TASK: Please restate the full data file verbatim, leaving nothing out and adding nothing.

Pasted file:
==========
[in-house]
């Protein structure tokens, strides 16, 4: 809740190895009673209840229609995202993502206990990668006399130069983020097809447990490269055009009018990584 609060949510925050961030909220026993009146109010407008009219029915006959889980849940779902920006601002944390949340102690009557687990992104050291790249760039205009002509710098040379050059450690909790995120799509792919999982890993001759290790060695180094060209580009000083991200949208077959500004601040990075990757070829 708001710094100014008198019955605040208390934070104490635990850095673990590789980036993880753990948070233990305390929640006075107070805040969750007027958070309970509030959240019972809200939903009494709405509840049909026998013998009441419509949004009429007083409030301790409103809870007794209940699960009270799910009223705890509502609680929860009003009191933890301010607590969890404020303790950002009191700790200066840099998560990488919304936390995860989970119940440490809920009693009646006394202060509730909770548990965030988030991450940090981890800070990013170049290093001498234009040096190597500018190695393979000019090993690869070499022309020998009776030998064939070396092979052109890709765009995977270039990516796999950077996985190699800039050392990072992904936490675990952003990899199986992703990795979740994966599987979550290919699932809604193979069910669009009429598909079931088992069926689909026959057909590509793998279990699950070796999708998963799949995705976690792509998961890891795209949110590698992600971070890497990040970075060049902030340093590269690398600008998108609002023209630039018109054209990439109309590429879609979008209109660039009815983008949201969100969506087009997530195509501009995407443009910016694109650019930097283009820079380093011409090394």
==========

[in-house]
């Protein structure tokens, strides 16, 4: 809740190895009673209840229609995202993502206990990668006399130069983020097809447990490269055009009018990584 609060949510925050961030909220026993009146109010407008009219029915006959889980849940779902920006601002944390949340102690009557687990992104050291790249760039205009002509710098040379050059450690909790995120799509792919999982890993001759290790060695180094060209580009000083991200949208077959500004601040990075990757070829 708001710094100014008198019955605040208390934070104490635990850095673990590789980036993880753990948070233990305390929640006075107070805040969750007027958070309970509030959240019972809200939903009494709405509840049909026998013998009441419509949004009429007083409030301790409103809870007794209940699960009270799910009223705890509502609680929860009003009191933890301010607590969890404020303790950002009191700790200066840099998560990488919304936390995860989970119940440490809920009693009646006394202060509730909770548990965030988030991450940090981890800070990013170049290093001498234009040096190597500018190695393979000019090993690869070499022309020998009776030998064939070396092979052109890709765009995977270039990516796999950077996985190699800039050392990072992904936490675990952003990899199986992703990795979740994966599987979550290919699932809604193979069910669009009429598909079931088992069926689909026959057909590509793998279990699950070796999708998963799949995705976690792509998961890891795209949110590698992600971070890497990040970075060049902030340093590269690398600008998108609002023209630039018109054209990439109309590429879609979008209109660039009815983008949201969100969506087009997530195509501009995407443009910016694109650019930097283009820079380093011409090394």